Recently, details about three serious CVE vulnerabilities in the Joomla CMS platform were released to the public (CVE-2015-7297, CVE-2015-7857, CVE-2015-7858).
These CVE’s were discovered by Trustwave SpiderLabs researchers, and full details of the vulnerability can be found in the article that was published: https://www.trustwave.com/Resources/SpiderLabs-Blog/Joomla-SQL-Injection-Vulnerability-Exploit-Results-in-Full-Administrative-Access/

The truth about these vulnerabilities is that they don’t present anything new regarding SQL Injections. This article shows how F5 ASM deals with this kind of zero day attacks.

The Joomla! CMS Platform

Joomla is a free and open-source content management system (CMS) for publishing web content. It has been downloaded over 50 million times, and there are over 7,700 free and commercial extensions for it.

According to Wappalyzer, there are over 500,000 different websites using the Joomla Platform.
According to Alexa, 25,000 out of the top 1 Million websites use Joomla.

This makes Joomla one of the most popular CMS platforms today, second only to WordPress.

Weakness in the Core

As mentioned previously, there are thousands of community maintained plugins and extensions for Joomla. It’s not uncommon for vulnerabilities to be discovered in those plugins, even on a weekly basis.
However, the vulnerabilities mentioned in this article were found in Joomla core platform – this makes the severity of this vulnerability very high since it affects 100% of Joomla installations (only vulnerable versions of course).

The vulnerabilities allows a remote unauthenticated attacker to retrieve sensitive data from within the Joomla database, including active administrator session tokens. This basically allows complete site takeover with very little effort.

Probe and Exploit

Most of the attack attempts that have been seen in the wild (Source: https://blog.sucuri.net/2015/10/joomla-sql-injection-attacks-in-the-wild.html) follow a similar pattern.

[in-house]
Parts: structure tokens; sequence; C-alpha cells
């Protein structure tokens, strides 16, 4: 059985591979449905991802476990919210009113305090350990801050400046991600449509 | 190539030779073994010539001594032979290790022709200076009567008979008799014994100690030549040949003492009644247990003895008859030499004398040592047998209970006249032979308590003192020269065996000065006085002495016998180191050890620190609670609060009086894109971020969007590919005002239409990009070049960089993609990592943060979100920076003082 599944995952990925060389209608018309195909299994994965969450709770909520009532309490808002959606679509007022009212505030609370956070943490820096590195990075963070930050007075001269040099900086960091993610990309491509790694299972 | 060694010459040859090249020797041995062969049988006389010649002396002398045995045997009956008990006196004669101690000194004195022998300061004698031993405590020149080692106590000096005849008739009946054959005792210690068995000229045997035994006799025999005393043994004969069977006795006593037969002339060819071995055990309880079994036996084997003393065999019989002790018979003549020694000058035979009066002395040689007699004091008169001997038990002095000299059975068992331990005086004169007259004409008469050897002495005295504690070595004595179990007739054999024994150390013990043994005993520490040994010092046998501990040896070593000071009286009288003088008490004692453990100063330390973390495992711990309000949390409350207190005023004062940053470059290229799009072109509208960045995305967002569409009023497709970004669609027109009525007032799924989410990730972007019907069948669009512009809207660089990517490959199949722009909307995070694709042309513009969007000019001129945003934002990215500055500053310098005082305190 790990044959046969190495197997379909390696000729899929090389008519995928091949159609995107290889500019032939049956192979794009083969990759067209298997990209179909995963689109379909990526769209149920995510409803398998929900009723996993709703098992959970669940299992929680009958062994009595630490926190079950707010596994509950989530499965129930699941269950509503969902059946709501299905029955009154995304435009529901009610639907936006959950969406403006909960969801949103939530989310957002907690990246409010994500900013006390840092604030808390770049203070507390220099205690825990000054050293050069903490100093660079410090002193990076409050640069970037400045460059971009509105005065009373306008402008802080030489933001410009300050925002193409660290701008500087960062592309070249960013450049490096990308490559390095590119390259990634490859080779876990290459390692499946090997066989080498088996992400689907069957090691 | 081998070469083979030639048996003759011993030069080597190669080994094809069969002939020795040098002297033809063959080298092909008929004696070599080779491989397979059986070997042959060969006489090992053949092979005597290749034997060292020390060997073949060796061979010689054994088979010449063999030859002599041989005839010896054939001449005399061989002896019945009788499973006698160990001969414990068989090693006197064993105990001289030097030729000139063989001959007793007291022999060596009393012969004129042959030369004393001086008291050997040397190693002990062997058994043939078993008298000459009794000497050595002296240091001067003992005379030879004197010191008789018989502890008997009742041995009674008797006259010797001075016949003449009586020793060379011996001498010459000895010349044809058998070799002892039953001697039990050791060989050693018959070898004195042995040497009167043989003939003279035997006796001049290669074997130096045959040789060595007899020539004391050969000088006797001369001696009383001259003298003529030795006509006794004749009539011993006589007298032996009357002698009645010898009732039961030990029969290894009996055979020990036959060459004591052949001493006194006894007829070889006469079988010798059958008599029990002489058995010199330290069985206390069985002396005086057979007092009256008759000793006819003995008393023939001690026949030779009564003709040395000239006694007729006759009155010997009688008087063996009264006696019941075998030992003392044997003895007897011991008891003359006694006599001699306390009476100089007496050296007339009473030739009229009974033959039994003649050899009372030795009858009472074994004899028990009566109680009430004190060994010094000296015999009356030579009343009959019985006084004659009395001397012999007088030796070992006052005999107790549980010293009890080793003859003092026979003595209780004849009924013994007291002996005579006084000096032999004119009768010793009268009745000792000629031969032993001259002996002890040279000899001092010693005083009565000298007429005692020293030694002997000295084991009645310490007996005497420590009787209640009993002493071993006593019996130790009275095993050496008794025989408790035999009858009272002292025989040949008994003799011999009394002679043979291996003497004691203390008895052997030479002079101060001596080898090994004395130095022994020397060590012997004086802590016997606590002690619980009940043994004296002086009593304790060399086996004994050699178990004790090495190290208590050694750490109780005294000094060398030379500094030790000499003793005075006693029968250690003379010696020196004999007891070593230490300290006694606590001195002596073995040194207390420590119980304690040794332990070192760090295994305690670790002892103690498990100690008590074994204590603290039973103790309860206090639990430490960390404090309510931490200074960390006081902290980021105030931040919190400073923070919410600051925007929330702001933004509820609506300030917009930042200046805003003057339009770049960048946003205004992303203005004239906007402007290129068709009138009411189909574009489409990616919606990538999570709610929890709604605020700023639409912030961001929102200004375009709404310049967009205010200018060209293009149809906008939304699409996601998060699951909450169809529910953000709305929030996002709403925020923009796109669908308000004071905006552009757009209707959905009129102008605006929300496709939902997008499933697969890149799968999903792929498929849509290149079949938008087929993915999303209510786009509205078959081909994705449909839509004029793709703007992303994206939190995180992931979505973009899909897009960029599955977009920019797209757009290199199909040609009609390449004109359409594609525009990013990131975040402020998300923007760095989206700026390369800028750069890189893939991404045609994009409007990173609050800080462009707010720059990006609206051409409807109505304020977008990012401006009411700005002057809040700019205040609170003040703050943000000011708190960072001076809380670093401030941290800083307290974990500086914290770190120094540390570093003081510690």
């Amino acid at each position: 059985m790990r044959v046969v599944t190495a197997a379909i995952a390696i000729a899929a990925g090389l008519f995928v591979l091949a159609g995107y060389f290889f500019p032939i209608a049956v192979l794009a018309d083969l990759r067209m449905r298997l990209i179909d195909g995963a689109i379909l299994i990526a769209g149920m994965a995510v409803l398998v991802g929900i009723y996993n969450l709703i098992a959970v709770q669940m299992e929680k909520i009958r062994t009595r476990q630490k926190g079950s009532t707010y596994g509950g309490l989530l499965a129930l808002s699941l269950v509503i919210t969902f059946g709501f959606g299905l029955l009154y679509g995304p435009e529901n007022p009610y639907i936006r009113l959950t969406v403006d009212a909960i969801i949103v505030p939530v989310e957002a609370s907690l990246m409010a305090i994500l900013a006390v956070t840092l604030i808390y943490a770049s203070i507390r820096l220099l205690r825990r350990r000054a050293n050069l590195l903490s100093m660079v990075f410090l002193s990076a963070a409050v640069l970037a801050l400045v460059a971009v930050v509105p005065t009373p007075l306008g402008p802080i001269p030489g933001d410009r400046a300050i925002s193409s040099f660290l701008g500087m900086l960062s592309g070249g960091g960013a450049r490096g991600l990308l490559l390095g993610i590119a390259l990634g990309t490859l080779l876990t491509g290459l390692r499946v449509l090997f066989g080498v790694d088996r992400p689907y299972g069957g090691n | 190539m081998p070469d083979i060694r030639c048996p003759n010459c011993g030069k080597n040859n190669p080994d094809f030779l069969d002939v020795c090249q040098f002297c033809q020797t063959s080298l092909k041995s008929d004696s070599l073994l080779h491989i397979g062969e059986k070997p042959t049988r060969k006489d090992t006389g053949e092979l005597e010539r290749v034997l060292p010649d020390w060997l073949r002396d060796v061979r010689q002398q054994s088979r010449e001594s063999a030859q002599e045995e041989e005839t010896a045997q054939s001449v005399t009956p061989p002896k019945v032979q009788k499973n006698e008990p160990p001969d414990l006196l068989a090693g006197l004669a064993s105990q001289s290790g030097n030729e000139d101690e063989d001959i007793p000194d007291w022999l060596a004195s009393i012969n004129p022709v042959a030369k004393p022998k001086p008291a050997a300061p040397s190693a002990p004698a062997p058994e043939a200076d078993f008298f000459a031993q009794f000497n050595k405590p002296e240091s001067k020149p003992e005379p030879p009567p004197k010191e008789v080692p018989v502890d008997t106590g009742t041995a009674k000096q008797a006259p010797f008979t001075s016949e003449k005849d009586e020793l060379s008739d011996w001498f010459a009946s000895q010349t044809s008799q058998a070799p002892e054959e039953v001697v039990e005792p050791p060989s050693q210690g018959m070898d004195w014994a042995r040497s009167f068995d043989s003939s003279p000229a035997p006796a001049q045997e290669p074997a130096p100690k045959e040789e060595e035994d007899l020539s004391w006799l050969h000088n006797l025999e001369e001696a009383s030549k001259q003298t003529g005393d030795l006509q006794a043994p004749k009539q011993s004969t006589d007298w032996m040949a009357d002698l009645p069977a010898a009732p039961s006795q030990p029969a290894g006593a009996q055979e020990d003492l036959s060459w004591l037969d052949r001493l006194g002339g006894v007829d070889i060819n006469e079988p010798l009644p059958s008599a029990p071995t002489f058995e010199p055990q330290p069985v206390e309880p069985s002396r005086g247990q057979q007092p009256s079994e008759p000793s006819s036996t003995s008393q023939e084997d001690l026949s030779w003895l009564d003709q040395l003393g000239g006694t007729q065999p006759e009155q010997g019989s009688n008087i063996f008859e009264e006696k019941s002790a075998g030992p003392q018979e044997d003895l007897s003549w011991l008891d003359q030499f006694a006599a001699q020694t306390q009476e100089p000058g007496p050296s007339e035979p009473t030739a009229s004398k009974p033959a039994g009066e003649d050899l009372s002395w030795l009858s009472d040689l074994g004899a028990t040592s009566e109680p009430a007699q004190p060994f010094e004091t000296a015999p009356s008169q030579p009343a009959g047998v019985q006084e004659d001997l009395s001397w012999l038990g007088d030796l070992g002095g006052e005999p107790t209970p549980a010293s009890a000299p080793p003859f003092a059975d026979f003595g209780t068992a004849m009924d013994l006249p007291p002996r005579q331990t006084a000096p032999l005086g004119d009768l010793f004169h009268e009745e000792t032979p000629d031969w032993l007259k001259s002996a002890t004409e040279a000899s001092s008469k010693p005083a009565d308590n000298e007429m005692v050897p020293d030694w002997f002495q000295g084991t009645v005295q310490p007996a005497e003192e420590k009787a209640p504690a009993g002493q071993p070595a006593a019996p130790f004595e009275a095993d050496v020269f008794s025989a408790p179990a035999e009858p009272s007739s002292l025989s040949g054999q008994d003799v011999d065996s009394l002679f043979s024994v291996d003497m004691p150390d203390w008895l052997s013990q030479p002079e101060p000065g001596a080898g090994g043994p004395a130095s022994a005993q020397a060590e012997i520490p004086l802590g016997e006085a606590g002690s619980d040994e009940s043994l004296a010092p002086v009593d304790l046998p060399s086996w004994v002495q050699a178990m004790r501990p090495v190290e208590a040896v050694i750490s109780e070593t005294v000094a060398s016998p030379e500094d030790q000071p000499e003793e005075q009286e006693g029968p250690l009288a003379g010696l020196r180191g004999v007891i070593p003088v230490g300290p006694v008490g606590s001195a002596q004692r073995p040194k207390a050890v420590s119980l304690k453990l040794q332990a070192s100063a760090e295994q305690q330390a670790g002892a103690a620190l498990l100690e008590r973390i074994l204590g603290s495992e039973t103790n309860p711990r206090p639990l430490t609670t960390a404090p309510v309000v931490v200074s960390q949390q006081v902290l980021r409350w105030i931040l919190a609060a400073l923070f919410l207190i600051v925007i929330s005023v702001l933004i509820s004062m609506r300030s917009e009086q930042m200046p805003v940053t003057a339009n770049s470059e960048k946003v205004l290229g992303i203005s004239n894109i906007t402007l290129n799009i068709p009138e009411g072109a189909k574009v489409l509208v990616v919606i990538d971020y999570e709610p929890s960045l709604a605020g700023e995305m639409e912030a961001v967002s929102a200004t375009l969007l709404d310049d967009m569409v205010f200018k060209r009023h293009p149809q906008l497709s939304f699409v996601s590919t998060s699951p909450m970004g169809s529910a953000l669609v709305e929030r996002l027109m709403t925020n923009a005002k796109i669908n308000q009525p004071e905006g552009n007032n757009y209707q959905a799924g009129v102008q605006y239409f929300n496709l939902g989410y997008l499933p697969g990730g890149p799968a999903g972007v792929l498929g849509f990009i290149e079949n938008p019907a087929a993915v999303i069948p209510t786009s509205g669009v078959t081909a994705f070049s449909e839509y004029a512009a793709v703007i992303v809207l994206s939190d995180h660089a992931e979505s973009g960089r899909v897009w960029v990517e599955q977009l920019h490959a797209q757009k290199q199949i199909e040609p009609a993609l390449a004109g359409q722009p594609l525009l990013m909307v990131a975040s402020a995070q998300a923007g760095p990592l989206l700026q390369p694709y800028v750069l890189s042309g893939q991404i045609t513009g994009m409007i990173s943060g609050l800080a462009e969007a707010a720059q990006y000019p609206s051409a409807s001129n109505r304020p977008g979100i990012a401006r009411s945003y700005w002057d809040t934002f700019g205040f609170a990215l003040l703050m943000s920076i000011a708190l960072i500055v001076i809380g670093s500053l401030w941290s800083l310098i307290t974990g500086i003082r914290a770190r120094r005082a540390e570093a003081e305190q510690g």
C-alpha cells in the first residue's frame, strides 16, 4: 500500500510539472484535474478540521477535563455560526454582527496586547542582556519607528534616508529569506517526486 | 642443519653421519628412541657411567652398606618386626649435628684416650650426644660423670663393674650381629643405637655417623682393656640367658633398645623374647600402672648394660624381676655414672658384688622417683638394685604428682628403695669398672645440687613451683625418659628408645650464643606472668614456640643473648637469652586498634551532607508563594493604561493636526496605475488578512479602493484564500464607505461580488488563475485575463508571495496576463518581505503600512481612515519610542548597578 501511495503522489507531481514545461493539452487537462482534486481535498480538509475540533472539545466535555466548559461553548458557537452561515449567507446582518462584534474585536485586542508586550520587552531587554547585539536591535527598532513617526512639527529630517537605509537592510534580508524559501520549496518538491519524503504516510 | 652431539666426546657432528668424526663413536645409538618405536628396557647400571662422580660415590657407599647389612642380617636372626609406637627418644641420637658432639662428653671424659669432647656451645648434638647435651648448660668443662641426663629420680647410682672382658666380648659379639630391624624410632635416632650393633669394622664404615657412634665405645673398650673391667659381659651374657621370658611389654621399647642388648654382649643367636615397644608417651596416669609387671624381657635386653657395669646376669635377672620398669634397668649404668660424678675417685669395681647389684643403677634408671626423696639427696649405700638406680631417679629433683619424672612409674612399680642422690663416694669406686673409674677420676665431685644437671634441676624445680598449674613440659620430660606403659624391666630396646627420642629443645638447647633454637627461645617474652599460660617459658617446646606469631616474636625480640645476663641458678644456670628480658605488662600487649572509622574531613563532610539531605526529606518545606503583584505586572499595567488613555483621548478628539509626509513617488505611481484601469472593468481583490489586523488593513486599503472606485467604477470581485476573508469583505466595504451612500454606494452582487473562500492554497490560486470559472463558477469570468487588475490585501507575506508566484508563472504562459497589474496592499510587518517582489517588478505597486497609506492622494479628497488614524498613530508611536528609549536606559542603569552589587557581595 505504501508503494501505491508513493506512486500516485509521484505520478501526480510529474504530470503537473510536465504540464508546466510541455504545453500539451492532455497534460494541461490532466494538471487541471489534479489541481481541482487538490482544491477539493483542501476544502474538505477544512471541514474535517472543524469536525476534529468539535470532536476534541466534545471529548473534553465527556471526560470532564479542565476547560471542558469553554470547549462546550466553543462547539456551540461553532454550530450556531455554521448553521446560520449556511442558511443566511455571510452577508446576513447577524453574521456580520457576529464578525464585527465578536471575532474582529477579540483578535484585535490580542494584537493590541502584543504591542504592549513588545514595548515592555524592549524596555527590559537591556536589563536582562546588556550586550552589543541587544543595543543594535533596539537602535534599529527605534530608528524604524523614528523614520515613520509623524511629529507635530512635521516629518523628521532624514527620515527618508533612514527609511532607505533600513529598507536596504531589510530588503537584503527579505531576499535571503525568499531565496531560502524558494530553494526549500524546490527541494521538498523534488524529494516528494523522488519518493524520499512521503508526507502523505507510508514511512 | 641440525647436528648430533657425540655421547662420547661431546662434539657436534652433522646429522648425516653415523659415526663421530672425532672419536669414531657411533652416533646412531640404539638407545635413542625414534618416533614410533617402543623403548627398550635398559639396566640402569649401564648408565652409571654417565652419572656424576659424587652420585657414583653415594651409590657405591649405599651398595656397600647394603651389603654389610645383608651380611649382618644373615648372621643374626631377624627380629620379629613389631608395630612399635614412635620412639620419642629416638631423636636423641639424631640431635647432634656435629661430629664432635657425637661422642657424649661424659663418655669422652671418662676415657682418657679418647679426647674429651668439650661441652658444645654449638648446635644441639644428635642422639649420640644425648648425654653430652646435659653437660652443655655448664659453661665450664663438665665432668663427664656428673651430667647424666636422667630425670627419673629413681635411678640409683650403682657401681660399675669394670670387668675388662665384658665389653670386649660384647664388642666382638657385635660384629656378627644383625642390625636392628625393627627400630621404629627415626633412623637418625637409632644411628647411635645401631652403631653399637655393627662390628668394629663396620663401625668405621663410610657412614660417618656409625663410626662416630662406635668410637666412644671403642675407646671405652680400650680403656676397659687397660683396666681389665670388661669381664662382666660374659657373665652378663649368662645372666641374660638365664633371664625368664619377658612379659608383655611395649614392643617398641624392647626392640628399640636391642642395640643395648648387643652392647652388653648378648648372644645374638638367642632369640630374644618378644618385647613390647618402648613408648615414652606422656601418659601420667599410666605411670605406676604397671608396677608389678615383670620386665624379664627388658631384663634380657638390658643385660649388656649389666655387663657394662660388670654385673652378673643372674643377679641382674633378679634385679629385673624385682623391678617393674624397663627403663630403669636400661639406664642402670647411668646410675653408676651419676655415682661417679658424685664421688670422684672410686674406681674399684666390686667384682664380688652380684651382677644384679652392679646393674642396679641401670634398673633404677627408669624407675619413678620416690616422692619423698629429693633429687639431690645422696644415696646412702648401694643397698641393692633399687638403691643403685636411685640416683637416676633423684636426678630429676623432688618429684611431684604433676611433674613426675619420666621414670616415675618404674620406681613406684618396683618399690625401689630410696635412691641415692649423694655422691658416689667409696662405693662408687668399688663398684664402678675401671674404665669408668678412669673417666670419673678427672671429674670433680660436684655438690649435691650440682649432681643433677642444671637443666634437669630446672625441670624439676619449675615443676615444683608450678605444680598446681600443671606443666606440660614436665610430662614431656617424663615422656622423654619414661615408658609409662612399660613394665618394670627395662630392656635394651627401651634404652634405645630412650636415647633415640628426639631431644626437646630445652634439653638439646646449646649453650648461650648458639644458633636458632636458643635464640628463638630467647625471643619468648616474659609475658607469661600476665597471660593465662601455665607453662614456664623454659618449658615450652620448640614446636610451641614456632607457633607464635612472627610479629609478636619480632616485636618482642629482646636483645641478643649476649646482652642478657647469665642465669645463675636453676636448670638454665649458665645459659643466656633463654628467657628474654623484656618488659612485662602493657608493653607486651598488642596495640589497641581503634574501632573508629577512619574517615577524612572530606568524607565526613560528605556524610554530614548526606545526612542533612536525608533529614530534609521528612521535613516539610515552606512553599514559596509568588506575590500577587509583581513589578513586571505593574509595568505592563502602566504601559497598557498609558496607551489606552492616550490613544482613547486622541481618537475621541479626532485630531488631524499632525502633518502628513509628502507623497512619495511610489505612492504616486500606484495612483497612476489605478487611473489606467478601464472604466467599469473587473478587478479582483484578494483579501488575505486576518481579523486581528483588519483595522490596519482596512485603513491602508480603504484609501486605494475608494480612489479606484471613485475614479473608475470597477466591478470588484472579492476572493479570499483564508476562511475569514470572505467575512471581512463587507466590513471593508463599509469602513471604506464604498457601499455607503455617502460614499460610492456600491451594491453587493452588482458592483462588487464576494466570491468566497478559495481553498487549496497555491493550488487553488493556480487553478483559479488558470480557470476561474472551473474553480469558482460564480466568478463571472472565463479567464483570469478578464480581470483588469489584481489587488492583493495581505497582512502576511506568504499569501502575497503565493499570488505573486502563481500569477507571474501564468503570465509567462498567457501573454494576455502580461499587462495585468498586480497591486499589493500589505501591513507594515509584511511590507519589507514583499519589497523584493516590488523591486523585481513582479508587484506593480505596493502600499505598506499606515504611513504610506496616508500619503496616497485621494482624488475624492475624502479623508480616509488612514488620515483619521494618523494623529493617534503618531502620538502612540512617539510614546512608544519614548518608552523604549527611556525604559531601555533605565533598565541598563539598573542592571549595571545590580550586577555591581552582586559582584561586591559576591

This pattern includes sending innocent probe requests prior to sending the actual exploit.

Some examples for these probe requests:

  • /index.php?option=com_contenthistory&view=history&list[select]=1
  • POST /index.php HTTP/1.1
    User Agent: “Mozilla/5.0 (compatible; Googlebot/2.1; +http://www.google.com/bot.html)”
    BODY:option=com_contenthistory&view=history&list[select]=testsearch
  • /plugins/system/cache/cache.xml

As we can see, the probe requests are varied, but they all have a common goal of discovering whether or not the target website is vulnerable to this attack.
The first request is providing the website with an erroneous SQL query, expecting the site to return an SQL error.
The second request is similar to the first one, but tries to masquerade itself as a “Googlebot” request.
The third request attempts to uncover the actual Joomla version installed on the website.

Note: In the latest ASM version, fake Googlebot requests are blocked using the Bot Detection feature.
Those requests are being validated by checking the source IP of the request.

ASM Mitigation

The actual exploitation attack vectors used in this vulnerability were found to be blocked by ASM SQL-Injection attack signatures:

 

 

As we can see, the attack vectors use various SQL keywords and an SQL query format, which ASM detects and is able to block.

We recommend installing the latest ASM signature update file, and making sure your policy is protected with the “SQL Injection Signatures” set.